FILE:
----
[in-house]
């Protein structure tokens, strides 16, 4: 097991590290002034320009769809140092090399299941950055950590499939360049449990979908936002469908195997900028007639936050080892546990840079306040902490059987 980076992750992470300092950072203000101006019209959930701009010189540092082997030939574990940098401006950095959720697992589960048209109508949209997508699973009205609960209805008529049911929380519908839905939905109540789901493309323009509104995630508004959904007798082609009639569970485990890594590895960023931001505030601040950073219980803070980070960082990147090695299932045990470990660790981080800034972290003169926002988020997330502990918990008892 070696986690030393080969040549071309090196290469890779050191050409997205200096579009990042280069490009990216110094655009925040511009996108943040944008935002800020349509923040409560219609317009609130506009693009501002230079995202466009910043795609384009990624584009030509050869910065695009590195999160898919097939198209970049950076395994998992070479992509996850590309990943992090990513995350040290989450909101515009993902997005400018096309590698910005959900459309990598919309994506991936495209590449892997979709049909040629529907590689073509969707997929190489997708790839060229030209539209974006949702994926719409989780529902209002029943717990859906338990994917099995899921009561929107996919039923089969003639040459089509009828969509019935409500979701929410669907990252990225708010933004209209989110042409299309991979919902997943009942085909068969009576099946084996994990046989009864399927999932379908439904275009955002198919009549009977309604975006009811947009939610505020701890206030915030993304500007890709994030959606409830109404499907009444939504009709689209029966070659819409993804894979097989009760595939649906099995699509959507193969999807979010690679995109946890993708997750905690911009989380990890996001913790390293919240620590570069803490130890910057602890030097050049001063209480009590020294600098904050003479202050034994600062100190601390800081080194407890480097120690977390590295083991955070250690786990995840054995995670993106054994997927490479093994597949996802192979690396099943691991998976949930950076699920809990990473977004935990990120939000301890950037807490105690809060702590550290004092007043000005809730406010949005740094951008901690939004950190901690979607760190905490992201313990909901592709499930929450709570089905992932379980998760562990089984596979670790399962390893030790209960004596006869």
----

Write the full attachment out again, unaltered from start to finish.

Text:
[in-house]
């Protein structure tokens, strides 16, 4: 097991590290002034320009769809140092090399299941950055950590499939360049449990979908936002469908195997900028007639936050080892546990840079306040902490059987 980076992750992470300092950072203000101006019209959930701009010189540092082997030939574990940098401006950095959720697992589960048209109508949209997508699973009205609960209805008529049911929380519908839905939905109540789901493309323009509104995630508004959904007798082609009639569970485990890594590895960023931001505030601040950073219980803070980070960082990147090695299932045990470990660790981080800034972290003169926002988020997330502990918990008892 070696986690030393080969040549071309090196290469890779050191050409997205200096579009990042280069490009990216110094655009925040511009996108943040944008935002800020349509923040409560219609317009609130506009693009501002230079995202466009910043795609384009990624584009030509050869910065695009590195999160898919097939198209970049950076395994998992070479992509996850590309990943992090990513995350040290989450909101515009993902997005400018096309590698910005959900459309990598919309994506991936495209590449892997979709049909040629529907590689073509969707997929190489997708790839060229030209539209974006949702994926719409989780529902209002029943717990859906338990994917099995899921009561929107996919039923089969003639040459089509009828969509019935409500979701929410669907990252990225708010933004209209989110042409299309991979919902997943009942085909068969009576099946084996994990046989009864399927999932379908439904275009955002198919009549009977309604975006009811947009939610505020701890206030915030993304500007890709994030959606409830109404499907009444939504009709689209029966070659819409993804894979097989009760595939649906099995699509959507193969999807979010690679995109946890993708997750905690911009989380990890996001913790390293919240620590570069803490130890910057602890030097050049001063209480009590020294600098904050003479202050034994600062100190601390800081080194407890480097120690977390590295083991955070250690786990995840054995995670993106054994997927490479093994597949996802192979690396099943691991998976949930950076699920809990990473977004935990990120939000301890950037807490105690809060702590550290004092007043000005809730406010949005740094951008901690939004950190901690979607760190905490992201313990909901592709499930929450709570089905992932379980998760562990089984596979670790399962390893030790209960004596006869």